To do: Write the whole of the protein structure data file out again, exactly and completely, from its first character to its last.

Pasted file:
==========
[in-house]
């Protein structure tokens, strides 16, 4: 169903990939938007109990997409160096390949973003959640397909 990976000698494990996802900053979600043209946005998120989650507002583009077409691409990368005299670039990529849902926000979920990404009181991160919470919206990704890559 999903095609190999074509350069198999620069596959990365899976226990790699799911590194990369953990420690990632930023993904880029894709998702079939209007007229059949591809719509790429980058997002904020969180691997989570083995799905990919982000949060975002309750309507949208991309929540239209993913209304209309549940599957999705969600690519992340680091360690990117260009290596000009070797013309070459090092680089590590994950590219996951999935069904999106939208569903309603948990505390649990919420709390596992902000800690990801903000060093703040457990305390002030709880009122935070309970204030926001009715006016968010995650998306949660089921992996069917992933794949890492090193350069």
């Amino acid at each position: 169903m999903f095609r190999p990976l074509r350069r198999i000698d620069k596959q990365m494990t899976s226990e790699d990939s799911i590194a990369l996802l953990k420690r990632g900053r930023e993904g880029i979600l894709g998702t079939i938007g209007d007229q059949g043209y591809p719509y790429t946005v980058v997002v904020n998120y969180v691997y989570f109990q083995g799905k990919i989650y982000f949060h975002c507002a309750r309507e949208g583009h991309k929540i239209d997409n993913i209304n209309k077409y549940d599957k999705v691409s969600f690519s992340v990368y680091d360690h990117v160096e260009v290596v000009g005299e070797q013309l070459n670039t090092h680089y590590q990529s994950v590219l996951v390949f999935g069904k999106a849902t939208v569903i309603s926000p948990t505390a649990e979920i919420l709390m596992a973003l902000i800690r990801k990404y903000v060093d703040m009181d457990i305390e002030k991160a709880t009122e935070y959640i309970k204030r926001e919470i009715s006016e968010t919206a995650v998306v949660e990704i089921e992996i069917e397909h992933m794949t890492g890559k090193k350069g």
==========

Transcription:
[in-house]
């Protein structure tokens, strides 16, 4: 169903990939938007109990997409160096390949973003959640397909 990976000698494990996802900053979600043209946005998120989650507002583009077409691409990368005299670039990529849902926000979920990404009181991160919470919206990704890559 999903095609190999074509350069198999620069596959990365899976226990790699799911590194990369953990420690990632930023993904880029894709998702079939209007007229059949591809719509790429980058997002904020969180691997989570083995799905990919982000949060975002309750309507949208991309929540239209993913209304209309549940599957999705969600690519992340680091360690990117260009290596000009070797013309070459090092680089590590994950590219996951999935069904999106939208569903309603948990505390649990919420709390596992902000800690990801903000060093703040457990305390002030709880009122935070309970204030926001009715006016968010995650998306949660089921992996069917992933794949890492090193350069």
């Amino acid at each position: 169903m999903f095609r190999p990976l074509r350069r198999i000698d620069k596959q990365m494990t899976s226990e790699d990939s799911i590194a990369l996802l953990k420690r990632g900053r930023e993904g880029i979600l894709g998702t079939i938007g209007d007229q059949g043209y591809p719509y790429t946005v980058v997002v904020n998120y969180v691997y989570f109990q083995g799905k990919i989650y982000f949060h975002c507002a309750r309507e949208g583009h991309k929540i239209d997409n993913i209304n209309k077409y549940d599957k999705v691409s969600f690519s992340v990368y680091d360690h990117v160096e260009v290596v000009g005299e070797q013309l070459n670039t090092h680089y590590q990529s994950v590219l996951v390949f999935g069904k999106a849902t939208v569903i309603s926000p948990t505390a649990e979920i919420l709390m596992a973003l902000i800690r990801k990404y903000v060093d703040m009181d457990i305390e002030k991160a709880t009122e935070y959640i309970k204030r926001e919470i009715s006016e968010t919206a995650v998306v949660e990704i089921e992996i069917e397909h992933m794949t890492g890559k090193k350069g």